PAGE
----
Ontario appoints Special Advisor to develop Canada’s first Data Authority

By Alanna Sokic, CCI’s manager of government affairs in Ontario

A couple months ago, I wrote about the flurry of activity we’ve seen in Ontario on a range of digital policy files. Even in light of a rumoured federal election and the typical summer slow down, things are still moving ahead.

Today, Ontario announced it has tapped Andy Best, the chief executive and co-founder of the non-profit Civic Digital Network, to act as a Special Advisor to support the development of Canada’s first provincial Data Authority, which was announced in this Spring’s Digital and Data Strategy. Andy’s appointment as Special Advisor represents a key execution milestone in the province’s ambitious digital policy agenda.

Over the coming months, Andy will be tasked with leading consultations with experts in the public and private sectors to best determine how the Data Authority might develop digital infrastructure to facilitate a renewed relationship between government data and the province’s citizens, businesses, and communities.

Data is the 21st century’s most valuable resource — for both commerce and the betterment of our communities. Better access to public data means increased opportunity for our economies and the social good. However, a system of checks and balances must be put in place to ensure its use is in the public interest. The vision for the new Authority is similar to current public utilities we have now in Ontario. Take for instance Hydro One, an agency overseeing the public consumption of energy, accountable through legislation to the public good. Per the province, the Data Authority will be to data what Hydro One is to energy.

Andy’s appointment represents an important next step in bringing the Data Authority to life and laying the groundwork for future innovation. Data infrastructure is critical to empower the most innovative use cases of government-held data, and today’s announcement signals a progression toward a responsible governance framework. The foundation laid today will ensure a future in which the province manages, shares, and protects public data and allows its unique properties to be managed at scale across Ontario.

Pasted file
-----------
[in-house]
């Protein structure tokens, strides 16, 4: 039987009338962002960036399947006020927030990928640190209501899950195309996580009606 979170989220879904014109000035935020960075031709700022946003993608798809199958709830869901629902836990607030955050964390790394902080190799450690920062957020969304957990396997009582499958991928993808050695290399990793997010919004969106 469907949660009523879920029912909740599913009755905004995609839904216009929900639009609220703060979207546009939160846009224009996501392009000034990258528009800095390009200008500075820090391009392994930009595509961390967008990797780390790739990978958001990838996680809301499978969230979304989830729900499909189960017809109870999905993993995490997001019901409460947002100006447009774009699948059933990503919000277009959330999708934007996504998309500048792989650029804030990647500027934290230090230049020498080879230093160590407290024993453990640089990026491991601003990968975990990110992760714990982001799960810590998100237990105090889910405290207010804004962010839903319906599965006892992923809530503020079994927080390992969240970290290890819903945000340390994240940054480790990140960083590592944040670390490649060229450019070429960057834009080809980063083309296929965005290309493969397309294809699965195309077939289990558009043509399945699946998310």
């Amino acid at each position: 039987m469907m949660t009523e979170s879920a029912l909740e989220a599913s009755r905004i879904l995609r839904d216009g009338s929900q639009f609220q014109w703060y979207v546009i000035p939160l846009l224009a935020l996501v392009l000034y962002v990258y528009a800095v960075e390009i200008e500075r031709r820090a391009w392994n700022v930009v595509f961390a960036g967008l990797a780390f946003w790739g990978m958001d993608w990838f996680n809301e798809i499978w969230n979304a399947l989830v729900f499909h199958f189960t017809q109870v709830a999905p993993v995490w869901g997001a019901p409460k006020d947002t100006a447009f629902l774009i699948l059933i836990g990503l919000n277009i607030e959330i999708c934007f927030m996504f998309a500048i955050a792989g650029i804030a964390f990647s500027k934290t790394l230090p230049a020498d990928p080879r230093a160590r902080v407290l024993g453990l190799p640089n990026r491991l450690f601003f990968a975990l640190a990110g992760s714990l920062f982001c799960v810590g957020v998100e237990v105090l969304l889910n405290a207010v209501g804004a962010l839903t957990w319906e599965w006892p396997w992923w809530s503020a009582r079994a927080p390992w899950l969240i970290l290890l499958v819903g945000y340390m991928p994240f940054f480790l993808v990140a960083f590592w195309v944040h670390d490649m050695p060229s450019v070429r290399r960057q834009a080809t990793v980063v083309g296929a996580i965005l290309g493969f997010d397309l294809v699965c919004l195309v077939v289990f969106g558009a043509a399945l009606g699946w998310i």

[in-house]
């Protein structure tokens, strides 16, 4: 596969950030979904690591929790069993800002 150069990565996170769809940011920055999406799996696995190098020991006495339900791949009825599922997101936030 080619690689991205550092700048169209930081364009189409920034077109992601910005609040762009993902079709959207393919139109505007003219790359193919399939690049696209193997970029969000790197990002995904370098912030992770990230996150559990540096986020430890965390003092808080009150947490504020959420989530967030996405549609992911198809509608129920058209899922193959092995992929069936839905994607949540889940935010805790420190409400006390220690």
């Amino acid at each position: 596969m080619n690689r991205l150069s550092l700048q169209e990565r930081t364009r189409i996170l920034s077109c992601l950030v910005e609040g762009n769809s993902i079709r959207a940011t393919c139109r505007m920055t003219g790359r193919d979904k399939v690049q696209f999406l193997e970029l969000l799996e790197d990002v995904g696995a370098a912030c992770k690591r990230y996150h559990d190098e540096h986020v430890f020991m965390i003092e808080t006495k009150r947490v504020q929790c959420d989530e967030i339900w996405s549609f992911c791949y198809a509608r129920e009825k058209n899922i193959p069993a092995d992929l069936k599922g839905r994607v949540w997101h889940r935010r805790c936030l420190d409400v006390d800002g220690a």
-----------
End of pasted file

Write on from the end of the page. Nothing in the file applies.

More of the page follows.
Alongside a stringent focus on privacy, the Data Authority will provide the means for the province to smartly develop data infrastructure. Unique features of the data-driven economy mean the more data a company gathers, the more value it gains from it. Every new data set makes all pre-existing data sets more valuable, which can disproportionately enhance the power of established giants and their vested assets. In the aftermath of Sidewalk Labs, the creation of a provincial data authority means Ontarians will finally have answers to questions like, ‘Who owns the data collected through a smart city?’

There’s so much government data that can be leveraged for innovative services to improve the lives of Ontarians, and making that data available in a standardized, privacy-conscious fashion is critical.

Our members look forward to working with Andy and participating in the planned consultations. To the extent that CCI and our members can support his work, positioning the provincial government to better serve Ontarians in a digitized world, we’re on board.

CCI is Canada’s 21st century business council, advocating for our country’s high-growth, innovative companies. Visit CanadianInnovators.org to learn more.